The Eversole-Hall House is named for two of its former owners: Charles Eversole and Abraham Hall. Eversole was a German immigrant and weaver by trade, who arrived in this country in 1753 and built the original portion of the house. After Mr. Eversole's death, his grandson eventually sold the house and a portion of the surrounding land to Abraham Hall, a farmer and shoemaker, who enlarged the house and added a second story. The house remained occupied, without indoor plumbing until 1988, when the Township purchased it. After renovation by community volunteers, it opened as a museum in 1991. The house is used to interpret life in the 1830’s.
Though the exact construction year for the oldest portion of the house cannot be definitively dated, the house does appears on the map of Revolutionary Roads drawn by Robert Erskine, George Washington's cartographer in late 1770’s.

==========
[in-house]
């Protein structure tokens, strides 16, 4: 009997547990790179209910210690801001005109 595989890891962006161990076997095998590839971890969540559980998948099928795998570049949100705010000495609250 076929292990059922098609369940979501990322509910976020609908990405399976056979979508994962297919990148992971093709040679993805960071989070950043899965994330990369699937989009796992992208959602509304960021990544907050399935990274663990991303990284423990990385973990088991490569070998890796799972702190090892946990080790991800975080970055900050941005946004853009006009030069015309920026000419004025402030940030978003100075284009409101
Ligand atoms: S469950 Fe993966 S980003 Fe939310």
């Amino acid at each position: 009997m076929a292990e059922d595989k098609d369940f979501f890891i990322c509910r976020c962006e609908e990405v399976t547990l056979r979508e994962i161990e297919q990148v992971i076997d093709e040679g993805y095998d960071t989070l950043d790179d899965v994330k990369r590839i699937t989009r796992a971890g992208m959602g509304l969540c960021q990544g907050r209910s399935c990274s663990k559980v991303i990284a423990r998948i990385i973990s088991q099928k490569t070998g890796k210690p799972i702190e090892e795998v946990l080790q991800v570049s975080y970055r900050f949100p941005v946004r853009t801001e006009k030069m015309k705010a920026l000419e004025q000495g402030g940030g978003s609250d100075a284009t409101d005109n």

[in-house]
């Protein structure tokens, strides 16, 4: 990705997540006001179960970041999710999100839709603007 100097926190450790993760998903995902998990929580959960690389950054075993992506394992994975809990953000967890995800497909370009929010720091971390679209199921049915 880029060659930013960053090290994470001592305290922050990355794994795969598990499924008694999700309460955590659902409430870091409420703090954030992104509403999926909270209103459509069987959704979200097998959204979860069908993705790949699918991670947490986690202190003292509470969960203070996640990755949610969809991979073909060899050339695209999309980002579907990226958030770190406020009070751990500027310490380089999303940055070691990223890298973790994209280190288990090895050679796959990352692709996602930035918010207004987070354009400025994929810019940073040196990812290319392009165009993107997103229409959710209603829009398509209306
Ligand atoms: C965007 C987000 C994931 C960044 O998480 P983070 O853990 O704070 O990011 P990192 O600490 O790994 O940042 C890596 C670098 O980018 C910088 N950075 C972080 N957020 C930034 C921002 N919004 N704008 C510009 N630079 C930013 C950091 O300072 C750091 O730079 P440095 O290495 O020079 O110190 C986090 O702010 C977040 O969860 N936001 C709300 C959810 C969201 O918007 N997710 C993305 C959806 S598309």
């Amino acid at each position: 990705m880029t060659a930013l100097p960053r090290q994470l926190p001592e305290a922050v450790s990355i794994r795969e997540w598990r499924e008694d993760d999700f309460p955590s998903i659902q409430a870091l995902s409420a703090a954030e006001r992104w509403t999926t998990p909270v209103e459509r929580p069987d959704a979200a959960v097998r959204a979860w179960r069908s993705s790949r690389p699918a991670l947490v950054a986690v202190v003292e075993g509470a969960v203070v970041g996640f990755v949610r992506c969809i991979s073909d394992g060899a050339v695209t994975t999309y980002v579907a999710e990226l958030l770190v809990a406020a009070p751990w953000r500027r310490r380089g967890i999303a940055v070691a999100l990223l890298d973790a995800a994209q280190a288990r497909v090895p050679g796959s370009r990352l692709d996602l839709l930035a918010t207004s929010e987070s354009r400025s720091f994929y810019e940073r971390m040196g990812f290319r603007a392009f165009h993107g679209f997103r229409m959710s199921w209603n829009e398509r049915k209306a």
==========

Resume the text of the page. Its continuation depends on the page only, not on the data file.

There are a number of outbuildings and important work areas at the back of the house. Just outside at the back of the house is a hand pump, which still provides the only source of water to the house. The little white house next to the main house is the wash house, as well as a privy, or outhouse. Even though the house was inhabited until 1980, it had no indoor plumbing - the outhouse was and is the only restroom on the property.
The addition added by Hall is currently set up to reflect a shoemaker’s shop. Since Hall was a farmer as well as a shoemaker, he most likely would have worked in his fields during the day and in his shop at night.
The shoes he made and sold provided an additional source of income for the family, as well as a source of goods that he could use to barter for services or goods not produced on his farm.